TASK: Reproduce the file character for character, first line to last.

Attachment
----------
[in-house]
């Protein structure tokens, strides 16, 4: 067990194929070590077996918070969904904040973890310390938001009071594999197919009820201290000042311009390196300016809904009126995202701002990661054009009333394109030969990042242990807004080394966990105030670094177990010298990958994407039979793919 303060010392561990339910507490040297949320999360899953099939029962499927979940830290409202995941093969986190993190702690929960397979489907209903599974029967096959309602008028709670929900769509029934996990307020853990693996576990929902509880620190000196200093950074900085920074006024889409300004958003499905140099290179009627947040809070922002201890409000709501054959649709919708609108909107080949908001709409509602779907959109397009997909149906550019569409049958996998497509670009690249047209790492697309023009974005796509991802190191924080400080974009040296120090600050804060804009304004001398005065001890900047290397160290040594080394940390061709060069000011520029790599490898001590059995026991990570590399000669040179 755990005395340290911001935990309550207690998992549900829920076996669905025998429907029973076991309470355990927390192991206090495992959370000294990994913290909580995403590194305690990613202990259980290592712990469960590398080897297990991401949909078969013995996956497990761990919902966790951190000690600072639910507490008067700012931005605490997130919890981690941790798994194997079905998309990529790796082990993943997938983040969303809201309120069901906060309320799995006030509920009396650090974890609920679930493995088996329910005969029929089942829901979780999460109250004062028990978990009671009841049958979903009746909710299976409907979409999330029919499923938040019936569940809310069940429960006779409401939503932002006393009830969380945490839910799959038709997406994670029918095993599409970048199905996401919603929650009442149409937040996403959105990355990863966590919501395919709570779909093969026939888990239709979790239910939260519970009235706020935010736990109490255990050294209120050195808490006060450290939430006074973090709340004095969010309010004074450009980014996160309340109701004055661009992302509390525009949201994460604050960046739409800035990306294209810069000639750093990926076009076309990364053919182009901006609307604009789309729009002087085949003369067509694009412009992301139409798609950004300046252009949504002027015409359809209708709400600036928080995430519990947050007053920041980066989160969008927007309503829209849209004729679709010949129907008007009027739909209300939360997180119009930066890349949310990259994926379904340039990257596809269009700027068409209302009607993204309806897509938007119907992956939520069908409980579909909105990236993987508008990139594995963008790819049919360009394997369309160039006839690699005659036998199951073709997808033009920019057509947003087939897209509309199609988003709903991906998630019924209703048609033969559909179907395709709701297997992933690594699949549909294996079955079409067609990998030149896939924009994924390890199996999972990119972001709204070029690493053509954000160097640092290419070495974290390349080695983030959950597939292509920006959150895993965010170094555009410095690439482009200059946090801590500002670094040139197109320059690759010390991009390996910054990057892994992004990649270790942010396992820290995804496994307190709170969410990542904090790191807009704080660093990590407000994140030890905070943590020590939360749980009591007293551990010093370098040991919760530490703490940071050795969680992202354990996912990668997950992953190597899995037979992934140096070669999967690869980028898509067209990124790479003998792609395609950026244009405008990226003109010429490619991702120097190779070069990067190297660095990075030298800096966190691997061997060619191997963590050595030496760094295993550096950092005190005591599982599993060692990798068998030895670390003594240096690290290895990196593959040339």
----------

[in-house]
């Protein structure tokens, strides 16, 4: 067990194929070590077996918070969904904040973890310390938001009071594999197919009820201290000042311009390196300016809904009126995202701002990661054009009333394109030969990042242990807004080394966990105030670094177990010298990958994407039979793919 303060010392561990339910507490040297949320999360899953099939029962499927979940830290409202995941093969986190993190702690929960397979489907209903599974029967096959309602008028709670929900769509029934996990307020853990693996576990929902509880620190000196200093950074900085920074006024889409300004958003499905140099290179009627947040809070922002201890409000709501054959649709919708609108909107080949908001709409509602779907959109397009997909149906550019569409049958996998497509670009690249047209790492697309023009974005796509991802190191924080400080974009040296120090600050804060804009304004001398005065001890900047290397160290040594080394940390061709060069000011520029790599490898001590059995026991990570590399000669040179 755990005395340290911001935990309550207690998992549900829920076996669905025998429907029973076991309470355990927390192991206090495992959370000294990994913290909580995403590194305690990613202990259980290592712990469960590398080897297990991401949909078969013995996956497990761990919902966790951190000690600072639910507490008067700012931005605490997130919890981690941790798994194997079905998309990529790796082990993943997938983040969303809201309120069901906060309320799995006030509920009396650090974890609920679930493995088996329910005969029929089942829901979780999460109250004062028990978990009671009841049958979903009746909710299976409907979409999330029919499923938040019936569940809310069940429960006779409401939503932002006393009830969380945490839910799959038709997406994670029918095993599409970048199905996401919603929650009442149409937040996403959105990355990863966590919501395919709570779909093969026939888990239709979790239910939260519970009235706020935010736990109490255990050294209120050195808490006060450290939430006074973090709340004095969010309010004074450009980014996160309340109701004055661009992302509390525009949201994460604050960046739409800035990306294209810069000639750093990926076009076309990364053919182009901006609307604009789309729009002087085949003369067509694009412009992301139409798609950004300046252009949504002027015409359809209708709400600036928080995430519990947050007053920041980066989160969008927007309503829209849209004729679709010949129907008007009027739909209300939360997180119009930066890349949310990259994926379904340039990257596809269009700027068409209302009607993204309806897509938007119907992956939520069908409980579909909105990236993987508008990139594995963008790819049919360009394997369309160039006839690699005659036998199951073709997808033009920019057509947003087939897209509309199609988003709903991906998630019924209703048609033969559909179907395709709701297997992933690594699949549909294996079955079409067609990998030149896939924009994924390890199996999972990119972001709204070029690493053509954000160097640092290419070495974290390349080695983030959950597939292509920006959150895993965010170094555009410095690439482009200059946090801590500002670094040139197109320059690759010390991009390996910054990057892994992004990649270790942010396992820290995804496994307190709170969410990542904090790191807009704080660093990590407000994140030890905070943590020590939360749980009591007293551990010093370098040991919760530490703490940071050795969680992202354990996912990668997950992953190597899995037979992934140096070669999967690869980028898509067209990124790479003998792609395609950026244009405008990226003109010429490619991702120097190779070069990067190297660095990075030298800096966190691997061997060619191997963590050595030496760094295993550096950092005190005591599982599993060692990798068998030895670390003594240096690290290895990196593959040339």